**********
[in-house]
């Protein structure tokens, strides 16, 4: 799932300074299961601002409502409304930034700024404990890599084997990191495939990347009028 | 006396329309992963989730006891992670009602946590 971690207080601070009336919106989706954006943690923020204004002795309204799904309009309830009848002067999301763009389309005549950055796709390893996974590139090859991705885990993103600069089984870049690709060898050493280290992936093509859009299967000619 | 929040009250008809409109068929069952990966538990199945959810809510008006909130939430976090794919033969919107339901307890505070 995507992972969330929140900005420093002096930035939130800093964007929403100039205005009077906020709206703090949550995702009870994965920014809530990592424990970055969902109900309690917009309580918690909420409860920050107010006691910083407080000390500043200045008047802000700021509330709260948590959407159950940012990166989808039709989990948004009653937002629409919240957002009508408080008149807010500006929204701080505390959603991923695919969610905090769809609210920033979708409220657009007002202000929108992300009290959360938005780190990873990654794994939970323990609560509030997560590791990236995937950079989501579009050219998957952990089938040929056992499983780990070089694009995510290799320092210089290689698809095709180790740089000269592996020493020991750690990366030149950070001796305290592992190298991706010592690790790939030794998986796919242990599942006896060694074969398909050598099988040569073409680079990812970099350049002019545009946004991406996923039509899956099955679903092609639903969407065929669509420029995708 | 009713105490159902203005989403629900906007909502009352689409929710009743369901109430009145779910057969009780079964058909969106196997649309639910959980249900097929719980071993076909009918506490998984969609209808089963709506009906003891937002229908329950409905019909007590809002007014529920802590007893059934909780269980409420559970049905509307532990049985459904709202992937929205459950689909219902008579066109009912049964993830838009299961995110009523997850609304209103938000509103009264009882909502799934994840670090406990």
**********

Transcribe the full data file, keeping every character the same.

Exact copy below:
[in-house]
């Protein structure tokens, strides 16, 4: 799932300074299961601002409502409304930034700024404990890599084997990191495939990347009028 | 006396329309992963989730006891992670009602946590 971690207080601070009336919106989706954006943690923020204004002795309204799904309009309830009848002067999301763009389309005549950055796709390893996974590139090859991705885990993103600069089984870049690709060898050493280290992936093509859009299967000619 | 929040009250008809409109068929069952990966538990199945959810809510008006909130939430976090794919033969919107339901307890505070 995507992972969330929140900005420093002096930035939130800093964007929403100039205005009077906020709206703090949550995702009870994965920014809530990592424990970055969902109900309690917009309580918690909420409860920050107010006691910083407080000390500043200045008047802000700021509330709260948590959407159950940012990166989808039709989990948004009653937002629409919240957002009508408080008149807010500006929204701080505390959603991923695919969610905090769809609210920033979708409220657009007002202000929108992300009290959360938005780190990873990654794994939970323990609560509030997560590791990236995937950079989501579009050219998957952990089938040929056992499983780990070089694009995510290799320092210089290689698809095709180790740089000269592996020493020991750690990366030149950070001796305290592992190298991706010592690790790939030794998986796919242990599942006896060694074969398909050598099988040569073409680079990812970099350049002019545009946004991406996923039509899956099955679903092609639903969407065929669509420029995708 | 009713105490159902203005989403629900906007909502009352689409929710009743369901109430009145779910057969009780079964058909969106196997649309639910959980249900097929719980071993076909009918506490998984969609209808089963709506009906003891937002229908329950409905019909007590809002007014529920802590007893059934909780269980409420559970049905509307532990049985459904709202992937929205459950689909219902008579066109009912049964993830838009299961995110009523997850609304209103938000509103009264009882909502799934994840670090406990």